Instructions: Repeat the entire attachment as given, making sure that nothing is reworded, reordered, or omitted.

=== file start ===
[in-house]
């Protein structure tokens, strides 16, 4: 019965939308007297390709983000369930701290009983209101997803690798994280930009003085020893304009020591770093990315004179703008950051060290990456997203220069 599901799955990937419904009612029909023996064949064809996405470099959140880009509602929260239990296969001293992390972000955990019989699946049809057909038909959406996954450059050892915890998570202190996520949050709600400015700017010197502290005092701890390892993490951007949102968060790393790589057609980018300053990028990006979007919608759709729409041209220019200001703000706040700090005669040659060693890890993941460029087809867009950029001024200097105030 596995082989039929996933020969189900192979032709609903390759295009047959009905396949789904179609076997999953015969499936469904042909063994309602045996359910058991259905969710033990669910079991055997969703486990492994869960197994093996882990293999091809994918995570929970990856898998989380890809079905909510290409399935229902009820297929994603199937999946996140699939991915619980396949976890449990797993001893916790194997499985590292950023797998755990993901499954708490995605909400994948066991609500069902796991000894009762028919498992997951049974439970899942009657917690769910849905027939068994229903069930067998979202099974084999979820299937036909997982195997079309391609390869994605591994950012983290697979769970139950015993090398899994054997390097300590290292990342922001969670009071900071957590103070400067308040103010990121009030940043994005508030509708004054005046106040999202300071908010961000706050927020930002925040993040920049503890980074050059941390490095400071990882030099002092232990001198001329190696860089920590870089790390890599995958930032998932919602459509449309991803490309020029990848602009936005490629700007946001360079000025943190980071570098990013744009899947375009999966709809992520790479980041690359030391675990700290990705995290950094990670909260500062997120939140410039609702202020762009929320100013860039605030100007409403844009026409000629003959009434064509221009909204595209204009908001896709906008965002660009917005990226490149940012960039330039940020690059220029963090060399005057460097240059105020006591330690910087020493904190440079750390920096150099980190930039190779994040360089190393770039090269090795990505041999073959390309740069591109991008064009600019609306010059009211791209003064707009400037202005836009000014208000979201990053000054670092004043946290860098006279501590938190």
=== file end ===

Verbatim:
[in-house]
């Protein structure tokens, strides 16, 4: 019965939308007297390709983000369930701290009983209101997803690798994280930009003085020893304009020591770093990315004179703008950051060290990456997203220069 599901799955990937419904009612029909023996064949064809996405470099959140880009509602929260239990296969001293992390972000955990019989699946049809057909038909959406996954450059050892915890998570202190996520949050709600400015700017010197502290005092701890390892993490951007949102968060790393790589057609980018300053990028990006979007919608759709729409041209220019200001703000706040700090005669040659060693890890993941460029087809867009950029001024200097105030 596995082989039929996933020969189900192979032709609903390759295009047959009905396949789904179609076997999953015969499936469904042909063994309602045996359910058991259905969710033990669910079991055997969703486990492994869960197994093996882990293999091809994918995570929970990856898998989380890809079905909510290409399935229902009820297929994603199937999946996140699939991915619980396949976890449990797993001893916790194997499985590292950023797998755990993901499954708490995605909400994948066991609500069902796991000894009762028919498992997951049974439970899942009657917690769910849905027939068994229903069930067998979202099974084999979820299937036909997982195997079309391609390869994605591994950012983290697979769970139950015993090398899994054997390097300590290292990342922001969670009071900071957590103070400067308040103010990121009030940043994005508030509708004054005046106040999202300071908010961000706050927020930002925040993040920049503890980074050059941390490095400071990882030099002092232990001198001329190696860089920590870089790390890599995958930032998932919602459509449309991803490309020029990848602009936005490629700007946001360079000025943190980071570098990013744009899947375009999966709809992520790479980041690359030391675990700290990705995290950094990670909260500062997120939140410039609702202020762009929320100013860039605030100007409403844009026409000629003959009434064509221009909204595209204009908001896709906008965002660009917005990226490149940012960039330039940020690059220029963090060399005057460097240059105020006591330690910087020493904190440079750390920096150099980190930039190779994040360089190393770039090269090795990505041999073959390309740069591109991008064009600019609306010059009211791209003064707009400037202005836009000014208000979201990053000054670092004043946290860098006279501590938190």